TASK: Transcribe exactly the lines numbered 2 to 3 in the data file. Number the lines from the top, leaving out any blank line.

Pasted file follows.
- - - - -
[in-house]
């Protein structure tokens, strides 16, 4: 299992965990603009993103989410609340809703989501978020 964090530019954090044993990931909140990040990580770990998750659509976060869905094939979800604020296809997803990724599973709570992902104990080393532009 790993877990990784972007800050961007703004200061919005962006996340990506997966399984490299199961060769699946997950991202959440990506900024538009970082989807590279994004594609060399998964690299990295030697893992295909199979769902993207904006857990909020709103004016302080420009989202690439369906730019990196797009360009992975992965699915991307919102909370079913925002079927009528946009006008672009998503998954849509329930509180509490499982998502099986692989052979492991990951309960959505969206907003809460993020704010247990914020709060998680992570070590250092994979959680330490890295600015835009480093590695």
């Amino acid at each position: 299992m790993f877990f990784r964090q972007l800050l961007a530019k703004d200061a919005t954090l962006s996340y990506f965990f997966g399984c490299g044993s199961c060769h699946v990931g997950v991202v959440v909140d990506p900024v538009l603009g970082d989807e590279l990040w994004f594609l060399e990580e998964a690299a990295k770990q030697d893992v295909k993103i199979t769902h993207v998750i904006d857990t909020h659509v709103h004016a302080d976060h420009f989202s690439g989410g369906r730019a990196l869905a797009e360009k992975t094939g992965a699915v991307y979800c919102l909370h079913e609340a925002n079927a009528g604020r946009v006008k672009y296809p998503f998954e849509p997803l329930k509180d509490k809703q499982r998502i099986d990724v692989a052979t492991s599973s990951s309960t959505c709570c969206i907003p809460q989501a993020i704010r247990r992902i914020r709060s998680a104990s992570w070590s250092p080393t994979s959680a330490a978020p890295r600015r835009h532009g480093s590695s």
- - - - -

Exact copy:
């Protein structure tokens, strides 16, 4: 299992965990603009993103989410609340809703989501978020 964090530019954090044993990931909140990040990580770990998750659509976060869905094939979800604020296809997803990724599973709570992902104990080393532009 790993877990990784972007800050961007703004200061919005962006996340990506997966399984490299199961060769699946997950991202959440990506900024538009970082989807590279994004594609060399998964690299990295030697893992295909199979769902993207904006857990909020709103004016302080420009989202690439369906730019990196797009360009992975992965699915991307919102909370079913925002079927009528946009006008672009998503998954849509329930509180509490499982998502099986692989052979492991990951309960959505969206907003809460993020704010247990914020709060998680992570070590250092994979959680330490890295600015835009480093590695």
């Amino acid at each position: 299992m790993f877990f990784r964090q972007l800050l961007a530019k703004d200061a919005t954090l962006s996340y990506f965990f997966g399984c490299g044993s199961c060769h699946v990931g997950v991202v959440v909140d990506p900024v538009l603009g970082d989807e590279l990040w994004f594609l060399e990580e998964a690299a990295k770990q030697d893992v295909k993103i199979t769902h993207v998750i904006d857990t909020h659509v709103h004016a302080d976060h420009f989202s690439g989410g369906r730019a990196l869905a797009e360009k992975t094939g992965a699915v991307y979800c919102l909370h079913e609340a925002n079927a009528g604020r946009v006008k672009y296809p998503f998954e849509p997803l329930k509180d509490k809703q499982r998502i099986d990724v692989a052979t492991s599973s990951s309960t959505c709570c969206i907003p809460q989501a993020i704010r247990r992902i914020r709060s998680a104990s992570w070590s250092p080393t994979s959680a330490a978020p890295r600015r835009h532009g480093s590695s």